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posted by chromas on Tuesday January 22 2019, @12:00PM   Printer-friendly
from the RFC3271 dept.

Researcher Ruben Verborgh explains how to re-decentralize the World-Wide Web, for good this time. He argues that decentralization is foremost about choice and thus people should be free to join large or small communities and talks up Solid as a primary option.

Originally designed as a decentralized network, the Web has undergone a significant centralization in recent years. In order to regain freedom and control over the digital aspects of our lives, we should understand how we arrived at this point and how we can get back on track. This chapter explains the history of decentralization in a Web context, and details Tim Berners-Lee’s role in the continued battle for a free and open Web. The challenges and solutions are not purely technical in nature, but rather fit into a larger socio-economic puzzle, to which all of us are invited to contribute. Let us take back the Web for good, and leverage its full potential as envisioned by its creator.

Earlier on SN:
Tim Berners-Lee Launches Inrupt, Aims to Create a Decentralized Web (2018)
Decentralized Sharing (2014)

Original Submission

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  • (Score: 4, Insightful) by c0lo on Tuesday January 22 2019, @12:14PM (3 children)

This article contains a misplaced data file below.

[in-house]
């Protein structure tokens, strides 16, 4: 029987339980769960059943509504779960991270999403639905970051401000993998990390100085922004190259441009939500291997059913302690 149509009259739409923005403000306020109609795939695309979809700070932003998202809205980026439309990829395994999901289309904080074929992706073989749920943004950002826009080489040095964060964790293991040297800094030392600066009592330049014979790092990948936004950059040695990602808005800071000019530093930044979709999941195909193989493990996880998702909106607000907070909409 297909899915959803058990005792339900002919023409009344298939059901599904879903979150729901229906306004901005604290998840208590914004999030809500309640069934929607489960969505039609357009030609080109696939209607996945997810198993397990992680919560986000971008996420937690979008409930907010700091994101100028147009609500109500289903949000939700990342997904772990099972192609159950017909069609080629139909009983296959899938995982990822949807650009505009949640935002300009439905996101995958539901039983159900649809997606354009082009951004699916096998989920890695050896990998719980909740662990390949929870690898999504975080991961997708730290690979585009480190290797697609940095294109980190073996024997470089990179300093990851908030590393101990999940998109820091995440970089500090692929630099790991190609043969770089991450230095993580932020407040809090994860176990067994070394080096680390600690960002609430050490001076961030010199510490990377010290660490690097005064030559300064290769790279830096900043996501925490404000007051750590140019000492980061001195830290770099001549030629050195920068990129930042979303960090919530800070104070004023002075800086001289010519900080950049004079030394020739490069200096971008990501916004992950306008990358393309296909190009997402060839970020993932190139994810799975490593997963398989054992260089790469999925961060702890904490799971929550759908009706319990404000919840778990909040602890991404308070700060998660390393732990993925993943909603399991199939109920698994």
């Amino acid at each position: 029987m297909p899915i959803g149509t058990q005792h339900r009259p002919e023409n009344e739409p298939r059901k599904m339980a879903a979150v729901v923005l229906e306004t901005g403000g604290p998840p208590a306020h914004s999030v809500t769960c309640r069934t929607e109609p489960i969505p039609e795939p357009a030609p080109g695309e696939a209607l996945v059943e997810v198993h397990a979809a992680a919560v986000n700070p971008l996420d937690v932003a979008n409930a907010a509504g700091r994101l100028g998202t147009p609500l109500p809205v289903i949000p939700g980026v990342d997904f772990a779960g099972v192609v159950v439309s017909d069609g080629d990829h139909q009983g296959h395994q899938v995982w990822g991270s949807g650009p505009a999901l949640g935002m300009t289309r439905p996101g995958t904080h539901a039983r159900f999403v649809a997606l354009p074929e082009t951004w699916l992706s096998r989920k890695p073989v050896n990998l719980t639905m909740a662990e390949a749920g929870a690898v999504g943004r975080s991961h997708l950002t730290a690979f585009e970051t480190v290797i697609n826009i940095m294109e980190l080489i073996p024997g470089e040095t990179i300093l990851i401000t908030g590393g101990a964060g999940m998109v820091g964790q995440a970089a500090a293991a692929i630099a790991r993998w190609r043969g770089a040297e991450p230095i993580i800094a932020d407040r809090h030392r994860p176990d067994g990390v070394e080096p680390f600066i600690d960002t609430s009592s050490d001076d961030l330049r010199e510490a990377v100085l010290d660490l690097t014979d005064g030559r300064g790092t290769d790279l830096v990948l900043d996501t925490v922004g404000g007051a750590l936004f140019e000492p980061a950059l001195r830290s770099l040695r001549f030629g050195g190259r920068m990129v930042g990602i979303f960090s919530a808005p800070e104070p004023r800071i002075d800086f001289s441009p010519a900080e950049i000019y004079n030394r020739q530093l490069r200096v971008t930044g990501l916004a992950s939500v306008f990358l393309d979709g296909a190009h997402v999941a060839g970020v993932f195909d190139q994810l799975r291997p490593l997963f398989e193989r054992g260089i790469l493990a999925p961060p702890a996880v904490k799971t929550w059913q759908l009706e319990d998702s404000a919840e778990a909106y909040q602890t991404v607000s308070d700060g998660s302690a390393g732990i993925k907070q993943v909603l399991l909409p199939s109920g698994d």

by c0lo (156) on Tuesday January 22 2019, @12:14PM (#790040) Journal

    I mean, I don't think the 10% of the non-crap on the internet is more centralized now than it was 10 years ago.
    If I'm right (am I?), then having 90% rest of it centralized is an advantage: you know where not to go.

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  • (Score: 2) by c0lo on Tuesday January 22 2019, @12:24PM (2 children)

    by c0lo (156) on Tuesday January 22 2019, @12:24PM (#790042) Journal

    The concept of centralization does not pose a problem in and of itself: there are good reasons for bringing people and things together. The situation becomes problematic when we are robbed of our choice, deceived into thinking there is only one access gate to a space that, in reality, we collectively own. Some time ago, it seemed unimaginable that a fundamentally open platform like the Web would become the foundation for closed spaces, where we pay with our personal data for a fraction of the freedoms that are actually already ours.

    WTH? Nobody is forcing people to join a closed space, "where we pay with our personal data", you are still as free as 10 years ago to bring up your own web and/or mail server - maybe even cheaper than in the past. And yet, sheeple flock to Facebook/Twitter.

    As such, the existence of yet-another-solution (like yet-another-standard []) will convince people to stop using Facebook... exactly how?

    • (Score: 1, Insightful) by Anonymous Coward on Tuesday January 22 2019, @02:24PM (1 child)

      by Anonymous Coward on Tuesday January 22 2019, @02:24PM (#790074)

      It’s called the network effect. Once in place it is a virtual lock-in: you choose Facebook because most of the people you know are already there. You stay at Facebook because all your connections are there. Think back to the early days, Facebook had several competitors, all gone now. Even Google+ Is now throwing in the towel. It is a lock-in that can only be cracked by something drastic like decentralization.

      • (Score: 2) by c0lo on Tuesday January 22 2019, @10:43PM

        by c0lo (156) on Tuesday January 22 2019, @10:43PM (#790336) Journal

        And what's the incentive for the overwhelming majority of the population to get out of FB and jump into the decentralized 'escape pods'?